Little Hunter’s Beach Acadia National Park
Little Hunter’s Beach – Acadia National Park
Photography Hot Spot
Acadia National Park is a National Park located in the U.S. state of Maine. It reserves much of Mount Desert Island and associated smaller islands off the Atlantic coast. Created as Lafayette National Park in 1919, the oldest National Park east of the Mississippi River, it was renamed Acadia in 1929.
Acadia National Park is one of the most photographed parks in the United States. This image alone should portray why that is so. Extra Eyes Photo Tours will take you to all of the hidden locations. It’s a great tour. See the details here www.extraeyesphototours.com.
Little Hunter’s Beach Photography Hot Spot. Little Hunter’s Beach is one of my top ten places on earth to go to for photography, among other things. If there is a location where you can get close to the Universe and Nature, this is undoubtedly it. Don’t plan on zooming through here in the excitement of photographing the rest of the park. Please take a minute to ground yourself on the earth and connect with nature and its awe-inspiring elements at this beach. Did you ever hear millions of rocks washing up on the shore in waves? This is a sound you may never hear again in your lifetime. If you meditate, plan on doing that during your photography break here.
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This spot is located on the southeast side of Mount Desert Island in Acadia National Park at Hunters Head. You can find this area of the park on Park Loop Road. It’s hard to find because it is hidden from sight. Extra Eyes Photo Tours will take you here on their tour. A trail faces the water on the left side of the cliff area. You can go up there and shoot down, as seen in the image above. Be careful; pay attention to your footing and how close you get to the edge. It’s not the most magnificent view to get shots, but being up there is a fantastic experience.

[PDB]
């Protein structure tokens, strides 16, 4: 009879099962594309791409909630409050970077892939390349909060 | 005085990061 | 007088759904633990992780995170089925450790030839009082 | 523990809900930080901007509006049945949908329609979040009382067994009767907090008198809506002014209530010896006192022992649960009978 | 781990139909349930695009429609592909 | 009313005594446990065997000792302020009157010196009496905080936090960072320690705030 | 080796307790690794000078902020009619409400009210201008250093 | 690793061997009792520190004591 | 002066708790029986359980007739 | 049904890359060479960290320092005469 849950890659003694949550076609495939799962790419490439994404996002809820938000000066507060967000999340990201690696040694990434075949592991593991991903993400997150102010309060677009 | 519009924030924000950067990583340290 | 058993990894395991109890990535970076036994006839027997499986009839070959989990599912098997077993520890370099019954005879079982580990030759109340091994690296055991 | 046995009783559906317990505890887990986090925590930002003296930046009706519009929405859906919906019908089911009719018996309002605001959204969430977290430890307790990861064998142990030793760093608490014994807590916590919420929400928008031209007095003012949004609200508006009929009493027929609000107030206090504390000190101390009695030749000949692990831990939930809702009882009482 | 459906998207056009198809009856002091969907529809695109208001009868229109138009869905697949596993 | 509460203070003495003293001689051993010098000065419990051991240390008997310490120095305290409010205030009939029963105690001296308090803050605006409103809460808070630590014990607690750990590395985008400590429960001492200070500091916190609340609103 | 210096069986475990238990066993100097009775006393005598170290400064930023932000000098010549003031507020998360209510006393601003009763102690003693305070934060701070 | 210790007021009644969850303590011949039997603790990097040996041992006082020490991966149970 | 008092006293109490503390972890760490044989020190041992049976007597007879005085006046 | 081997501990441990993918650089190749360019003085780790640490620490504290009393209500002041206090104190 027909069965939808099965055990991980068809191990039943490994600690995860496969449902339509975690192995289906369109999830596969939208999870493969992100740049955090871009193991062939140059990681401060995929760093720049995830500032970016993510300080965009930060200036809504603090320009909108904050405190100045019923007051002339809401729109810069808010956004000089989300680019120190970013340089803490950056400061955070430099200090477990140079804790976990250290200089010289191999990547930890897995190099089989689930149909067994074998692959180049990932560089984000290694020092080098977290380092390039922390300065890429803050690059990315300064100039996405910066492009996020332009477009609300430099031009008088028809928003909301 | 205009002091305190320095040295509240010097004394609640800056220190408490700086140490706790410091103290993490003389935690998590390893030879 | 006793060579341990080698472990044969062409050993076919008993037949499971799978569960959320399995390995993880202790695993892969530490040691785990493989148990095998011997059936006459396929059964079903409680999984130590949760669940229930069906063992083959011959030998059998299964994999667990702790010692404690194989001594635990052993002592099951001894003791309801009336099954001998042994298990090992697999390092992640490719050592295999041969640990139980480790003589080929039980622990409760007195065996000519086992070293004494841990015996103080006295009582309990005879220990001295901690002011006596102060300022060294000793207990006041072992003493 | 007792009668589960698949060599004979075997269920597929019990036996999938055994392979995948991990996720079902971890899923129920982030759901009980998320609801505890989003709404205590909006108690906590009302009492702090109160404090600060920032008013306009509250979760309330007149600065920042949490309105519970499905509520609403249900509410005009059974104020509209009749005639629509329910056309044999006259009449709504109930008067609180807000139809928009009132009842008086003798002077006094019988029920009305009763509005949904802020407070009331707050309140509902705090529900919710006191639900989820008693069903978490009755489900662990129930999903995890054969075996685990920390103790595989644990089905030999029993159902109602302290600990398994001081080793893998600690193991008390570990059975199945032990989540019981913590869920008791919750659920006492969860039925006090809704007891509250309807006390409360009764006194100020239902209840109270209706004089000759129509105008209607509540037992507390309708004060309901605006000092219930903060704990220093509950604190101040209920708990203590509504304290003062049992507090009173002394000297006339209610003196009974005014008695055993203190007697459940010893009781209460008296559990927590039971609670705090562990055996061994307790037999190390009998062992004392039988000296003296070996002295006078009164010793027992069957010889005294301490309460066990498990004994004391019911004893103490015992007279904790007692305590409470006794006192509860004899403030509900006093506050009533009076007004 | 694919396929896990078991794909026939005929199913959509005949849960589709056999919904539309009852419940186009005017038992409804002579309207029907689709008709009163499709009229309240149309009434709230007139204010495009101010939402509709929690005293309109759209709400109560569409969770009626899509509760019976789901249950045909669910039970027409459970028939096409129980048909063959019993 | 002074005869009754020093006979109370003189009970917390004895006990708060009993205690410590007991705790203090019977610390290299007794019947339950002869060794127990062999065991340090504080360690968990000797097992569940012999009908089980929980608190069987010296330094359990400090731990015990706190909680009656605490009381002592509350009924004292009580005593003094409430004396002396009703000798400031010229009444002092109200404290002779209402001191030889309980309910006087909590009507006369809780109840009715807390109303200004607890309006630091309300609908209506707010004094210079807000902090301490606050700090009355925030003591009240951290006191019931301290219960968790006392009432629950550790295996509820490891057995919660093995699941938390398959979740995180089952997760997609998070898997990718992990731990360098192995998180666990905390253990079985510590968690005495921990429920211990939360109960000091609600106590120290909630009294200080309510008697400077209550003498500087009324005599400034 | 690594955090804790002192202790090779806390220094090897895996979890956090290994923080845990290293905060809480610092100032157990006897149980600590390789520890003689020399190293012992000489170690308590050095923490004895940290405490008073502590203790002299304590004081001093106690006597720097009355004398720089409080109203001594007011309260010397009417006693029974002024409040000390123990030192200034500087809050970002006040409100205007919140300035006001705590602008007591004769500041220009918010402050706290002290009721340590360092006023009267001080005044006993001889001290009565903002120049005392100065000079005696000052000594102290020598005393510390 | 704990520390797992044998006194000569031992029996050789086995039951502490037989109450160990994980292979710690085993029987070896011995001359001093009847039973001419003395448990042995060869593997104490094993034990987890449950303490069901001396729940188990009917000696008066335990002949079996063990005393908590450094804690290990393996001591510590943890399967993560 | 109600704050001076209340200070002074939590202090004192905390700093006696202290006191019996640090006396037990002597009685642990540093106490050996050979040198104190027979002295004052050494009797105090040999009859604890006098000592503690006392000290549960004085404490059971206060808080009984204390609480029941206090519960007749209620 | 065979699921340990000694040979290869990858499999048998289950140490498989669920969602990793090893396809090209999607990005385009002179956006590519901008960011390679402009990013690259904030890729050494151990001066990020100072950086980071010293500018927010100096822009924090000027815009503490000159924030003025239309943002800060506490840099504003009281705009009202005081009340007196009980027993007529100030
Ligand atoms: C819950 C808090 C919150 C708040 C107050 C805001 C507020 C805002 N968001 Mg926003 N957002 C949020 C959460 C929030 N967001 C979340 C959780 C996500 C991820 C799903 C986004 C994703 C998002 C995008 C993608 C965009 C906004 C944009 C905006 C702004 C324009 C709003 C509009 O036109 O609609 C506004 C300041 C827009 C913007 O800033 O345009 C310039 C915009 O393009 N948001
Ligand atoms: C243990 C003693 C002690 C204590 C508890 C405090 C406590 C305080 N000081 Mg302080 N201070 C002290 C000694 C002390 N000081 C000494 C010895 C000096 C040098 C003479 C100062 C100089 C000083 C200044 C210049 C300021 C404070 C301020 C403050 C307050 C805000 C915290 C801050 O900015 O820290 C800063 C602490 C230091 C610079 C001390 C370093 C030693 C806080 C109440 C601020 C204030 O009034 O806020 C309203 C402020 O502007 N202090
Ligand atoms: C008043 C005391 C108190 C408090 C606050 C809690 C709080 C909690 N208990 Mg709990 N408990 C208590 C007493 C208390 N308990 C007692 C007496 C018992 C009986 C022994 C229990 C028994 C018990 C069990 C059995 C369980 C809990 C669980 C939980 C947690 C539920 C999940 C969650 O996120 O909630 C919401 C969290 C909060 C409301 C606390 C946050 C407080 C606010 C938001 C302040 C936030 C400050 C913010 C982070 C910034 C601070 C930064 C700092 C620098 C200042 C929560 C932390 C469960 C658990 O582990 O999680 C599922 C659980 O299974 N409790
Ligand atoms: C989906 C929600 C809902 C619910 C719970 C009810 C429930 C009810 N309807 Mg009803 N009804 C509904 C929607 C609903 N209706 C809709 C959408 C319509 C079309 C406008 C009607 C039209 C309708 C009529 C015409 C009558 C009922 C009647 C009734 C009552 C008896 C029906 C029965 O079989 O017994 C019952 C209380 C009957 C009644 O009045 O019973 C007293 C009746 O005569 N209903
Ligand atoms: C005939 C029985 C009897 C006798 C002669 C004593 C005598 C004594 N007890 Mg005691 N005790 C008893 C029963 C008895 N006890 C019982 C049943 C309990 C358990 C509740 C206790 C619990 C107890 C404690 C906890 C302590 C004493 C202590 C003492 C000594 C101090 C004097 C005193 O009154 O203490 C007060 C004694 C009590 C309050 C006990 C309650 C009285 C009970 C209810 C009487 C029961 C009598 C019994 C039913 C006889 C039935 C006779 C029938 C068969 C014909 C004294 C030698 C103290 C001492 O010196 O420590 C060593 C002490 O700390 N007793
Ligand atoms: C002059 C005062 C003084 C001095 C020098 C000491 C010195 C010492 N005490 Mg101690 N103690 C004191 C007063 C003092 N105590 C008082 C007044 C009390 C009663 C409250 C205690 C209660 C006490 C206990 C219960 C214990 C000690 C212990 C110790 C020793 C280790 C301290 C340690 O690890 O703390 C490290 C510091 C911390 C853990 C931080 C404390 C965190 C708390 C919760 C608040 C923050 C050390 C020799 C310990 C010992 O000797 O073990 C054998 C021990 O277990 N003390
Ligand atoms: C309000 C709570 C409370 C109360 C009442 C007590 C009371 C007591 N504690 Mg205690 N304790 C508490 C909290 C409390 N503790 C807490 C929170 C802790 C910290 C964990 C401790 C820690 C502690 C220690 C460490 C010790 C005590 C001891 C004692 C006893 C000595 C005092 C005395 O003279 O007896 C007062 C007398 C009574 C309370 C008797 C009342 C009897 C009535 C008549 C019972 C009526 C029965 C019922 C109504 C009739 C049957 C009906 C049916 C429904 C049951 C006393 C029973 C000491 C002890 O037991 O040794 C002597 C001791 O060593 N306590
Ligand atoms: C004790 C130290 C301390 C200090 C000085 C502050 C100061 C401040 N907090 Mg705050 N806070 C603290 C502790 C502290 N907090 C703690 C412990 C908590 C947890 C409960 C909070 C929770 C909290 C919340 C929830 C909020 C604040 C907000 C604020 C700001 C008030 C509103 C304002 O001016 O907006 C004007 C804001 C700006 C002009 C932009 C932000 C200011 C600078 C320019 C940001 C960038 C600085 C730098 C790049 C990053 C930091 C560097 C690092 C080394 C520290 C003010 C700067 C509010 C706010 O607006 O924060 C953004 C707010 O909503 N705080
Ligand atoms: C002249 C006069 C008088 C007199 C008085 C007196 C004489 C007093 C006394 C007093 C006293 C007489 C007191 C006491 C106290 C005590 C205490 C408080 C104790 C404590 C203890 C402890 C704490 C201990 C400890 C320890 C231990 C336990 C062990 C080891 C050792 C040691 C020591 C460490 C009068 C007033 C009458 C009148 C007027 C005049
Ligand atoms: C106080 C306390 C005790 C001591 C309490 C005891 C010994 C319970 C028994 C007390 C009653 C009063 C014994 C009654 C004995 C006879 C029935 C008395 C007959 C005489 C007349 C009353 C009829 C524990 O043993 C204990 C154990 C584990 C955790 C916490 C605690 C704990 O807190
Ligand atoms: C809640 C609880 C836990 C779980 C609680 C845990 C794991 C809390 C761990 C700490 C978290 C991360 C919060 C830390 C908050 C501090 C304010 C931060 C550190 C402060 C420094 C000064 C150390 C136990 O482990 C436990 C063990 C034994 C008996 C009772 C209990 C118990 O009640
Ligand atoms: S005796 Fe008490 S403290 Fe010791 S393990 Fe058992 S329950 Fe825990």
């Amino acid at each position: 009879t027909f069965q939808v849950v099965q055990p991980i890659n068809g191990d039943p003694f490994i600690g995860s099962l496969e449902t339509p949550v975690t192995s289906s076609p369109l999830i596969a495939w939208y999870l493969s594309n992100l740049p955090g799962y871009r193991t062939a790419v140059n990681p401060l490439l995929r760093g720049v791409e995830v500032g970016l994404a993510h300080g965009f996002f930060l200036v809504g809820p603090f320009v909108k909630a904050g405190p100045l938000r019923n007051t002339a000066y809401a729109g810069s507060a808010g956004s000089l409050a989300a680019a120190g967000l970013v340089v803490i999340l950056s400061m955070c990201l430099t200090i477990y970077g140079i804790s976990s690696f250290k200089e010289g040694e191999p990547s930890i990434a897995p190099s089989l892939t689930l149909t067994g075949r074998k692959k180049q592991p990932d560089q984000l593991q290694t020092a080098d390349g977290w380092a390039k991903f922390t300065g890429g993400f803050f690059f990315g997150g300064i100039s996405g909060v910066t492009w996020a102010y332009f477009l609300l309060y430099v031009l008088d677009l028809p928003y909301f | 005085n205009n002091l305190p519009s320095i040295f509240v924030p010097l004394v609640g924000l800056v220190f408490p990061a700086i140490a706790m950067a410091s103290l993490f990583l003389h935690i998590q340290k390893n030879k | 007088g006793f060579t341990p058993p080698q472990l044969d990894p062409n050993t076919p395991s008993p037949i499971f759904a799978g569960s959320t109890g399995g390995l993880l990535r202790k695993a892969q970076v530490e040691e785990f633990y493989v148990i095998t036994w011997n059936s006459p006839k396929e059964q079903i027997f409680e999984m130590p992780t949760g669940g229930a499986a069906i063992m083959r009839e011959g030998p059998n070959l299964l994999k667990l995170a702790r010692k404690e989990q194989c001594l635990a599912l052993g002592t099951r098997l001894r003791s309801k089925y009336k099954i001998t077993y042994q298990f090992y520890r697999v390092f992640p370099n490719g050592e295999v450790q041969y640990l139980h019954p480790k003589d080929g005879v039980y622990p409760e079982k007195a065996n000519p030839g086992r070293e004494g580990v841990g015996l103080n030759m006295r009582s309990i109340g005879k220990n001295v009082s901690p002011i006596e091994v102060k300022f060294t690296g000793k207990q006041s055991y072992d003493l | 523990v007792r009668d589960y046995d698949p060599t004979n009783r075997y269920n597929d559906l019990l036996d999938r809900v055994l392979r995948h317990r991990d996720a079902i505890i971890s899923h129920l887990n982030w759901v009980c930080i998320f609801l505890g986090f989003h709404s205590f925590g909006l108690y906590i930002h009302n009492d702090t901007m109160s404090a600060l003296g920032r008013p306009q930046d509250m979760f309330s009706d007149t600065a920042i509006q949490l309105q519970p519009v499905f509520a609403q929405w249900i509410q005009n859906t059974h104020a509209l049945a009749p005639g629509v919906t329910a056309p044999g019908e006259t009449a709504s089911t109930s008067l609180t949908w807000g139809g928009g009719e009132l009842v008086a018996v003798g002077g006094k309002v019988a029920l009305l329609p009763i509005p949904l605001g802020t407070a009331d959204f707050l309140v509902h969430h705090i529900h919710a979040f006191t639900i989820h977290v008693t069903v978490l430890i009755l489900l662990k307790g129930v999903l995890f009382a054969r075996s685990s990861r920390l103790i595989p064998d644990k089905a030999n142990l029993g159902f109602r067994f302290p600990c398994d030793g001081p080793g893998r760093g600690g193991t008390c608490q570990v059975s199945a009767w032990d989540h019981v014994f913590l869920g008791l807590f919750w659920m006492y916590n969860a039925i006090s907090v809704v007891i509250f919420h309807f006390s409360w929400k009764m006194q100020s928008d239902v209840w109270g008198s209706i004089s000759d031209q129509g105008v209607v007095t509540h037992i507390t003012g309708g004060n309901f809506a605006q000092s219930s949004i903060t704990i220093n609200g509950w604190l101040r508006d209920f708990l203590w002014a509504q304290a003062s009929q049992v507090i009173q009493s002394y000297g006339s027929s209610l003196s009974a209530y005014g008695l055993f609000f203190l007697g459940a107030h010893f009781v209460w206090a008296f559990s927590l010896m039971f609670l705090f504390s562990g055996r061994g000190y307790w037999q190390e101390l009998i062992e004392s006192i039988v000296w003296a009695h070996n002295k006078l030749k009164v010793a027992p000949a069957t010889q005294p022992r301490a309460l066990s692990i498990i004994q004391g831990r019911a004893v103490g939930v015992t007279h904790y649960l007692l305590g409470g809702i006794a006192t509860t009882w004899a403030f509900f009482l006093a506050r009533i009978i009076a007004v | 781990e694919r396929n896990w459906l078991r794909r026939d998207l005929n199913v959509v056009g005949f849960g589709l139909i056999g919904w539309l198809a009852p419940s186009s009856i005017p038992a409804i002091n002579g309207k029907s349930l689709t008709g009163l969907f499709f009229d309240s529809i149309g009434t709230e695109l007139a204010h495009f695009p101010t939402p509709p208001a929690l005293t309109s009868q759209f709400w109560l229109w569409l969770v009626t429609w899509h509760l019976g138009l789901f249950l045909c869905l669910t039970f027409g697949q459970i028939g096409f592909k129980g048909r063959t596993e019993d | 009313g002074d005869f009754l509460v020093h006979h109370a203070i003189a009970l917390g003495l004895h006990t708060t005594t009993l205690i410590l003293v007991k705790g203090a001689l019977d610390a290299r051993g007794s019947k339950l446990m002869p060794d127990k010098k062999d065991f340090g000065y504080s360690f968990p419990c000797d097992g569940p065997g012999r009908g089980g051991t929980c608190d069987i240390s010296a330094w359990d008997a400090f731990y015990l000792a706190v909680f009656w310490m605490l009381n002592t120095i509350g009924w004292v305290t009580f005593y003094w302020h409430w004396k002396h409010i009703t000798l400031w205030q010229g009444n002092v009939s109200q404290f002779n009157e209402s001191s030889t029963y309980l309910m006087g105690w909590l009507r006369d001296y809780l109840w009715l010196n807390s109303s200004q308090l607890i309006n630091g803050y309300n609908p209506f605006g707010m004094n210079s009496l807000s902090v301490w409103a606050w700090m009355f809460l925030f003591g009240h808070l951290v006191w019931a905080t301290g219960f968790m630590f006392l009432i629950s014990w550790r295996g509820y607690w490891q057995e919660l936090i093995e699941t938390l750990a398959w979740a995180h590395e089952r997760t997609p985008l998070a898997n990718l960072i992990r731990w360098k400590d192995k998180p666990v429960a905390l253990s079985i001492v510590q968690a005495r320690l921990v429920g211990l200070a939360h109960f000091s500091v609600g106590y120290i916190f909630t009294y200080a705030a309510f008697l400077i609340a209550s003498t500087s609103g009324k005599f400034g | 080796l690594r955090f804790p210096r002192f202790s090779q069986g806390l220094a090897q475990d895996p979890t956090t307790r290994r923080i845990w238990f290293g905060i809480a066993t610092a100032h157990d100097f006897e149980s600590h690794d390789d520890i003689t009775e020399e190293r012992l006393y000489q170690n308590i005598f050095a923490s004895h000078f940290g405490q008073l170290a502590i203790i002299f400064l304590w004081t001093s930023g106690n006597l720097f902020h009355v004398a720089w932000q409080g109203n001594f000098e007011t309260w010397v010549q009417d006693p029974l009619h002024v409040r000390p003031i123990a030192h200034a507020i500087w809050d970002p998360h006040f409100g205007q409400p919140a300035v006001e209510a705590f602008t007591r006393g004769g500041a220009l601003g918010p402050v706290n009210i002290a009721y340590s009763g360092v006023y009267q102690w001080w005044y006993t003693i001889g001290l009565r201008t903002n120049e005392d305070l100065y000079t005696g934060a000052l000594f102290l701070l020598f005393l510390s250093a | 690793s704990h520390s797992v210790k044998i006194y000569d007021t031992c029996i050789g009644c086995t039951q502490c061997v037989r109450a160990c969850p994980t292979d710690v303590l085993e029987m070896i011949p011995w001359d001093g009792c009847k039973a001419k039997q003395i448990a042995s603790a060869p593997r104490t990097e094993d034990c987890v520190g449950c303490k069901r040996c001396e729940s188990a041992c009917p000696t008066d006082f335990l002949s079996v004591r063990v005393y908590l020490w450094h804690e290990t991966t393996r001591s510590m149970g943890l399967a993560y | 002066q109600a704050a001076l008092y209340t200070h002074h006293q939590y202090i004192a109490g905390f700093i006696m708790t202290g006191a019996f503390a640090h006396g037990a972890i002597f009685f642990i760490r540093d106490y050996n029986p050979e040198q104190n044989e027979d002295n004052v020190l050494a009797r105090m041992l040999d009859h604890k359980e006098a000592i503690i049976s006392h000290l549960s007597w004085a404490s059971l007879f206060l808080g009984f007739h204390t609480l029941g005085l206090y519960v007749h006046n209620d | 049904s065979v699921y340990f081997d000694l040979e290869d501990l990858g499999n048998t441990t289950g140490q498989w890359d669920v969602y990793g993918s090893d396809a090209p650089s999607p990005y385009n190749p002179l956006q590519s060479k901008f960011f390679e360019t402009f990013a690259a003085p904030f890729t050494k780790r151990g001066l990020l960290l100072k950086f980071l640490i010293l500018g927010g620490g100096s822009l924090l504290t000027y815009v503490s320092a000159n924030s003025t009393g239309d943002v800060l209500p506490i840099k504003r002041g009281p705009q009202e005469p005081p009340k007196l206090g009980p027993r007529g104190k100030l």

If you want to leave here and head to another northern location, read about our journey from Acadia National Park, Maine, to Fundy Trail, Canada—an incredible journey. >Read more here.
Buy a Neutral Density Filter to get the milky water effects while doing long exposure photography. A filter will allow you to slow your shutter speed.
Lens: This is a wide-angle lens location.
Gear: Bring your tripod and your circular polarizing filters. The circular polarizing filter will make your puffy white clouds burst and deepen the blue around them. It will also remove the glare from the water and replace it with reflection. Bring your tripod in case there is not a lot of light to work with to get your depth of field when desired. Don’t forget your neutral density filter to do long exposure shots of the moving water.
Gear List at a glance: Circular polarizing filter, neutral density filter, tripod, shutter release.
When to go: This is dark sky territory. Don’t go unless it is a new moon, or you might regret all the milky way shots you will miss. Any time of year is good except when they close the roads due to snow. This is a tourist hot spot! Go off-season or mid-week. See our Information on where to find dark skies to plan your trip.